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17 May 2010updated 27 Sep 2015 2:19am

Patronage has no place in today’s politics

The coalition government is to bestow more than 100 new Tory/Lib Dem peerages, at a cost of roughly

By Samira Shackle

The Times reports today that the coalition government is to bestow more than 100 peerages, to make the House of Lords “reflective of the vote”.

At present, the House is dominated by Labour peers, none of whom can be removed. Having more supporters in the upper chamber will make it easier for the new government to pass controversial legislation.

There are two main points here.

First is the Lib Dems’ long-held commitment to political reform. The Times quotes a Liberal Democrat peer:

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Lord Oakeshott of Seagrove Bay, a Lib Dem peer, said: “The coalition agreement entitles us to at least 50 more new Lib Dem peers to reflect our share of the vote on 6 May. This is a key part of the coalition package for Liberal Democrats and a real test of our new government’s good faith.”

Hang on. A key part of the coalition package? Isn’t the party opposed to the undemocratic nature of the House of Lords? Indeed, the Liberal Democrat website says:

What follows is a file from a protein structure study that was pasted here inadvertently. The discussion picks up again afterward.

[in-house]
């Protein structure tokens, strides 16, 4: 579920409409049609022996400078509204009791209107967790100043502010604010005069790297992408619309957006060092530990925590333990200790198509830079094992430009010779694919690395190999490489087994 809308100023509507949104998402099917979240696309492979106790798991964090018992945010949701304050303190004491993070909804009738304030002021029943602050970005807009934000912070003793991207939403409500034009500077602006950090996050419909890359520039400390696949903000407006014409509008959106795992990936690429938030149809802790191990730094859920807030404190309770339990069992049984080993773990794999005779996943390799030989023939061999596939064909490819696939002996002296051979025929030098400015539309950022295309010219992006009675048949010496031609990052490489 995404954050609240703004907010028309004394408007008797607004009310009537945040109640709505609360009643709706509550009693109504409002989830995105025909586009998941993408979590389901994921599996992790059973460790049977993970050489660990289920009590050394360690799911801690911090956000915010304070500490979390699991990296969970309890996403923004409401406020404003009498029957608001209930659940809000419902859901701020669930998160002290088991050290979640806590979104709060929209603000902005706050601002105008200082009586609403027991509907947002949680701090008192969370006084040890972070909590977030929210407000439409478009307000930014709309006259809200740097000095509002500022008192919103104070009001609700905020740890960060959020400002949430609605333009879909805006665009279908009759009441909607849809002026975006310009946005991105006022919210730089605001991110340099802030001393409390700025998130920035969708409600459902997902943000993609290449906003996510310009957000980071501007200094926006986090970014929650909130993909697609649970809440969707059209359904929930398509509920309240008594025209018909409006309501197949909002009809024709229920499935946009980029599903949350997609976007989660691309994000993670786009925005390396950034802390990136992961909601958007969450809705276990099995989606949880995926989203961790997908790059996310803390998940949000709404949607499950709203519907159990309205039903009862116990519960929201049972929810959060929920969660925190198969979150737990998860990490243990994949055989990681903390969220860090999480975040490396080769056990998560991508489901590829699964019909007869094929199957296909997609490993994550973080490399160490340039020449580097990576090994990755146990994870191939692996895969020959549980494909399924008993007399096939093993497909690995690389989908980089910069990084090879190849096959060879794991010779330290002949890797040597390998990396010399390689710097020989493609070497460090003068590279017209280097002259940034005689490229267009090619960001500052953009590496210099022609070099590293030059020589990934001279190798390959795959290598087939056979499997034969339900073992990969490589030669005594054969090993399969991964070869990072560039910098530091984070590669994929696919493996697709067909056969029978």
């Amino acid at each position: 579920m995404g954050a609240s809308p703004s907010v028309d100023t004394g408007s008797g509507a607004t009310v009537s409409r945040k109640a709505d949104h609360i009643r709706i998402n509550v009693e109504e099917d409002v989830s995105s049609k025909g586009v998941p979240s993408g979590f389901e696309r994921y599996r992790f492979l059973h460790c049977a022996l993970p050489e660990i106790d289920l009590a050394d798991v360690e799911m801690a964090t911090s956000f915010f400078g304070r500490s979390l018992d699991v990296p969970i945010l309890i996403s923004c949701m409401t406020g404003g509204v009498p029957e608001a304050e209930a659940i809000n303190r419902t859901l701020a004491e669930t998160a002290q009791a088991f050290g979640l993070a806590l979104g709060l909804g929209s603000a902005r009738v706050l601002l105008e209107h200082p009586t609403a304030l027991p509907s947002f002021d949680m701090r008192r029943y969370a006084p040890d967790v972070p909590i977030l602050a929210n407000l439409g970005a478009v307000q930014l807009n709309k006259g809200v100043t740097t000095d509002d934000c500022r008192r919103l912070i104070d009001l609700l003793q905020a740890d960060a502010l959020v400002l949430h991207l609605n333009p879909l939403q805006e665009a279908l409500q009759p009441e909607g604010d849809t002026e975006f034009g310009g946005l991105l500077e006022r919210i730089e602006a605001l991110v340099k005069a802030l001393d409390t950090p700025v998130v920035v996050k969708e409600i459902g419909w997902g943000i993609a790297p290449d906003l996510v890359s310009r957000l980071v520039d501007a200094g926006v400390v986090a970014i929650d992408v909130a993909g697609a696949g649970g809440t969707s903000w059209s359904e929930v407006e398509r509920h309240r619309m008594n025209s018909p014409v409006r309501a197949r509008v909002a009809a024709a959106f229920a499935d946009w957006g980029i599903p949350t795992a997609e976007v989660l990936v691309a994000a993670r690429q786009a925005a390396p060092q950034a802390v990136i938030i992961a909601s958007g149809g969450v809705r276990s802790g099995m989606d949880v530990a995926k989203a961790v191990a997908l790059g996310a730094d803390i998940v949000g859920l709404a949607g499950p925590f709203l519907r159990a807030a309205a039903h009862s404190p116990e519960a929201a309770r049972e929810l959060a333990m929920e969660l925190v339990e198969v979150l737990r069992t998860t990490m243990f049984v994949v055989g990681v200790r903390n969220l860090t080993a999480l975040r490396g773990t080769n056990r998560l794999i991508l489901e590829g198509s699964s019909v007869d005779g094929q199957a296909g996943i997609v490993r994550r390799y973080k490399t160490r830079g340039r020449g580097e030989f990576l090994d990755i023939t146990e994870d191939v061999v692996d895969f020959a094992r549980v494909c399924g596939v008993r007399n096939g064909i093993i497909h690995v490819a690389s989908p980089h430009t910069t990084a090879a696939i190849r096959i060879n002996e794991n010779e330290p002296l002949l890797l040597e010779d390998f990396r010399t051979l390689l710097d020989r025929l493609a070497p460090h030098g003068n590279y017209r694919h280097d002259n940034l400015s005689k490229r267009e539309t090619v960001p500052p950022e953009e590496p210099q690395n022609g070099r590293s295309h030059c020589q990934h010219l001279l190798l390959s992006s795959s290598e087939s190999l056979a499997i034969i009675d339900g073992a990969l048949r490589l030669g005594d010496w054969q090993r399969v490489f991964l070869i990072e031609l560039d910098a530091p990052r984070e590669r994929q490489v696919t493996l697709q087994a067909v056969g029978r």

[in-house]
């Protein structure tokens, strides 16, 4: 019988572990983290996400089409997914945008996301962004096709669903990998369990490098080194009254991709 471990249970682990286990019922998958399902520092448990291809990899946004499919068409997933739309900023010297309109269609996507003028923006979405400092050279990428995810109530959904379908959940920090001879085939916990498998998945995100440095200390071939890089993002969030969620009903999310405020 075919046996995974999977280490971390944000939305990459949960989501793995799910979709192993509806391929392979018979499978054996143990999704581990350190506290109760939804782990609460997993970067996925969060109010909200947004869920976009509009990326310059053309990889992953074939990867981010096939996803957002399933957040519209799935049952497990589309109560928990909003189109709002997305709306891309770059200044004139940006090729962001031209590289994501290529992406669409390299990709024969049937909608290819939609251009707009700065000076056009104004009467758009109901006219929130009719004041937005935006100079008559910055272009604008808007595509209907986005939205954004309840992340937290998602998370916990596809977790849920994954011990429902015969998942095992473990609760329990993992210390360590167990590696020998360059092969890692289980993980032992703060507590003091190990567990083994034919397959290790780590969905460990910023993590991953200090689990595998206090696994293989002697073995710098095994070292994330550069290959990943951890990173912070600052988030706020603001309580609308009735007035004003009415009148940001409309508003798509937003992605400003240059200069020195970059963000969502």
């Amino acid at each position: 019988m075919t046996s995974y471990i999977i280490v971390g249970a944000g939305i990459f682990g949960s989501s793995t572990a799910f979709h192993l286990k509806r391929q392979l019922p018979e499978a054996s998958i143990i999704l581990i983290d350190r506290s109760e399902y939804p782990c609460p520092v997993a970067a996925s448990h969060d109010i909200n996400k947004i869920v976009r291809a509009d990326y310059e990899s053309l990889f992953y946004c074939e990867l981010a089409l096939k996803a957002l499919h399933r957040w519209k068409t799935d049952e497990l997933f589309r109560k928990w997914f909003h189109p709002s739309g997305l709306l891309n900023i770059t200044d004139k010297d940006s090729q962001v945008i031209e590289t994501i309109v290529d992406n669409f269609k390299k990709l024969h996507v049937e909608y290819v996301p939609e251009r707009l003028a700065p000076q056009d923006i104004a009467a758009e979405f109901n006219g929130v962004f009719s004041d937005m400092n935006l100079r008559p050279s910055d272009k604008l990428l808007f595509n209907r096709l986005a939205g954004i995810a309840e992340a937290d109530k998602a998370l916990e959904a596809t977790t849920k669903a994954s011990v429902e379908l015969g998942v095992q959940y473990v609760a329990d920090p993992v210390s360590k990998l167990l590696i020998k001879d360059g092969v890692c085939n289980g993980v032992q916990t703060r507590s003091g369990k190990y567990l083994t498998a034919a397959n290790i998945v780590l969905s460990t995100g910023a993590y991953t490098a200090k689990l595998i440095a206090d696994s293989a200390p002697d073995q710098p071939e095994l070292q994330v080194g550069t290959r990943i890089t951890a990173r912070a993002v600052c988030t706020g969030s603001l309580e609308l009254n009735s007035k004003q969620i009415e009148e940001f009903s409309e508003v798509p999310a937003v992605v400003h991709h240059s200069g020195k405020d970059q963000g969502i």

We will reform the House of Lords and replace it with an elected second chamber.

In theory, the flush of new lords is a short-term measure, while plans to create a fully or partly elected House of Lords are examined. But given that in May last year, Nick Clegg accused David Cameron of a “nip and tuck” approach to political reform that would not lead to reform of the upper chamber, agreement could take a while.

Second is the cost. According to Lord Philip Norton:

The total annual cost of the Lords is roughly a third of the cost of the Commons. In the 2006-2007 financial year, the cost per member was £108,000 in the Lords and £682,000 in the Commons.

The implicationo is that an extra 100 peers could cost £10m — and this after Cameron stood on a ticket of reducing the cost of politics. Even if it was not planned this way, there is something distinctly unpleasant about hugely augmenting the unelected house while pledging to reduce the number of MPs.

If nothing else, it demonstrates the antiquated nature of the House of Lords, and makes the need for reform ever more apparent. Patronage should have no place in modern politics.

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